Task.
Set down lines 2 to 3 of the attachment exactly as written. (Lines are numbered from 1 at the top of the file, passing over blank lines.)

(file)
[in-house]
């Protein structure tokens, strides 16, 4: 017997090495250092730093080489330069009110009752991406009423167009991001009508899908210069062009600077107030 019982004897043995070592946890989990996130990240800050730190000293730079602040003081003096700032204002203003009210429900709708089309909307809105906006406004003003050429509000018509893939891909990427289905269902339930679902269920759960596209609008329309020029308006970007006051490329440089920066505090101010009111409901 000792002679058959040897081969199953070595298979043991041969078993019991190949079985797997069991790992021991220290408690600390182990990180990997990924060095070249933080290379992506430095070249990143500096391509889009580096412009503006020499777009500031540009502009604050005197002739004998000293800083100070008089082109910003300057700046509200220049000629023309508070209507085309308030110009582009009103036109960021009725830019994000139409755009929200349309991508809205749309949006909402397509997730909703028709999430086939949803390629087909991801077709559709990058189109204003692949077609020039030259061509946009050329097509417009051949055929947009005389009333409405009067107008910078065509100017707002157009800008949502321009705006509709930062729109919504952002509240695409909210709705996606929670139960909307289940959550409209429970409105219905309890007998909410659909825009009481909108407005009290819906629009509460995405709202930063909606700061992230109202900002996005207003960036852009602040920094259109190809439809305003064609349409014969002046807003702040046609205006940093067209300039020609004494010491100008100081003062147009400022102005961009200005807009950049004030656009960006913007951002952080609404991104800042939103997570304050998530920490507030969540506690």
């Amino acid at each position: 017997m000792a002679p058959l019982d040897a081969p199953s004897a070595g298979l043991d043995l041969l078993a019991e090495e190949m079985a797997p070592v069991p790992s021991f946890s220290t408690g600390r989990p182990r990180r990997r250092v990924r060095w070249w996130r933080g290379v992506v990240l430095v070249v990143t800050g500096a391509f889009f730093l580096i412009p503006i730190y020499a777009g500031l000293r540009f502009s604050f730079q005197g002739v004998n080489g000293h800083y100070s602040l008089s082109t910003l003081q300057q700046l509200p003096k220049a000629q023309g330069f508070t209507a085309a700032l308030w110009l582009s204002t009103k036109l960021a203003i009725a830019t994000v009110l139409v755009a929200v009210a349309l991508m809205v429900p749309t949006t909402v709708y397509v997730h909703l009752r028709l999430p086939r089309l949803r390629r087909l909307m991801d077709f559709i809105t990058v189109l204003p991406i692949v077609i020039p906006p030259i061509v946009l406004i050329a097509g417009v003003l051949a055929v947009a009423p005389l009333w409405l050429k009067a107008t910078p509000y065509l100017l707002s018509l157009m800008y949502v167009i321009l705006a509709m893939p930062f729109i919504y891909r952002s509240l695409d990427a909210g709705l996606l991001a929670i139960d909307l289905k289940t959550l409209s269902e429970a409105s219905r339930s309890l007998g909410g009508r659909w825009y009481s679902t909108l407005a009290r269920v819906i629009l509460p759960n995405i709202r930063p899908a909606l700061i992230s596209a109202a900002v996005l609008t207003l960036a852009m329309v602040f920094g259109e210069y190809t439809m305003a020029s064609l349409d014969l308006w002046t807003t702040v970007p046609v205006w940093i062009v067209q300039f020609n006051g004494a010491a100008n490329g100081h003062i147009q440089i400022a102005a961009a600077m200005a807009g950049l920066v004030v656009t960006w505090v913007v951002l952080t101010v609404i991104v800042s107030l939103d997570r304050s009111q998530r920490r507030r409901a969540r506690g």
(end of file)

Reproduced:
């Protein structure tokens, strides 16, 4: 017997090495250092730093080489330069009110009752991406009423167009991001009508899908210069062009600077107030 019982004897043995070592946890989990996130990240800050730190000293730079602040003081003096700032204002203003009210429900709708089309909307809105906006406004003003050429509000018509893939891909990427289905269902339930679902269920759960596209609008329309020029308006970007006051490329440089920066505090101010009111409901 000792002679058959040897081969199953070595298979043991041969078993019991190949079985797997069991790992021991220290408690600390182990990180990997990924060095070249933080290379992506430095070249990143500096391509889009580096412009503006020499777009500031540009502009604050005197002739004998000293800083100070008089082109910003300057700046509200220049000629023309508070209507085309308030110009582009009103036109960021009725830019994000139409755009929200349309991508809205749309949006909402397509997730909703028709999430086939949803390629087909991801077709559709990058189109204003692949077609020039030259061509946009050329097509417009051949055929947009005389009333409405009067107008910078065509100017707002157009800008949502321009705006509709930062729109919504952002509240695409909210709705996606929670139960909307289940959550409209429970409105219905309890007998909410659909825009009481909108407005009290819906629009509460995405709202930063909606700061992230109202900002996005207003960036852009602040920094259109190809439809305003064609349409014969002046807003702040046609205006940093067209300039020609004494010491100008100081003062147009400022102005961009200005807009950049004030656009960006913007951002952080609404991104800042939103997570304050998530920490507030969540506690």
């Amino acid at each position: 017997m000792a002679p058959l019982d040897a081969p199953s004897a070595g298979l043991d043995l041969l078993a019991e090495e190949m079985a797997p070592v069991p790992s021991f946890s220290t408690g600390r989990p182990r990180r990997r250092v990924r060095w070249w996130r933080g290379v992506v990240l430095v070249v990143t800050g500096a391509f889009f730093l580096i412009p503006i730190y020499a777009g500031l000293r540009f502009s604050f730079q005197g002739v004998n080489g000293h800083y100070s602040l008089s082109t910003l003081q300057q700046l509200p003096k220049a000629q023309g330069f508070t209507a085309a700032l308030w110009l582009s204002t009103k036109l960021a203003i009725a830019t994000v009110l139409v755009a929200v009210a349309l991508m809205v429900p749309t949006t909402v709708y397509v997730h909703l009752r028709l999430p086939r089309l949803r390629r087909l909307m991801d077709f559709i809105t990058v189109l204003p991406i692949v077609i020039p906006p030259i061509v946009l406004i050329a097509g417009v003003l051949a055929v947009a009423p005389l009333w409405l050429k009067a107008t910078p509000y065509l100017l707002s018509l157009m800008y949502v167009i321009l705006a509709m893939p930062f729109i919504y891909r952002s509240l695409d990427a909210g709705l996606l991001a929670i139960d909307l289905k289940t959550l409209s269902e429970a409105s219905r339930s309890l007998g909410g009508r659909w825009y009481s679902t909108l407005a009290r269920v819906i629009l509460p759960n995405i709202r930063p899908a909606l700061i992230s596209a109202a900002v996005l609008t207003l960036a852009m329309v602040f920094g259109e210069y190809t439809m305003a020029s064609l349409d014969l308006w002046t807003t702040v970007p046609v205006w940093i062009v067209q300039f020609n006051g004494a010491a100008n490329g100081h003062i147009q440089i400022a102005a961009a600077m200005a807009g950049l920066v004030v656009t960006w505090v913007v951002l952080t101010v609404i991104v800042s107030l939103d997570r304050s009111q998530r920490r507030r409901a969540r506690g």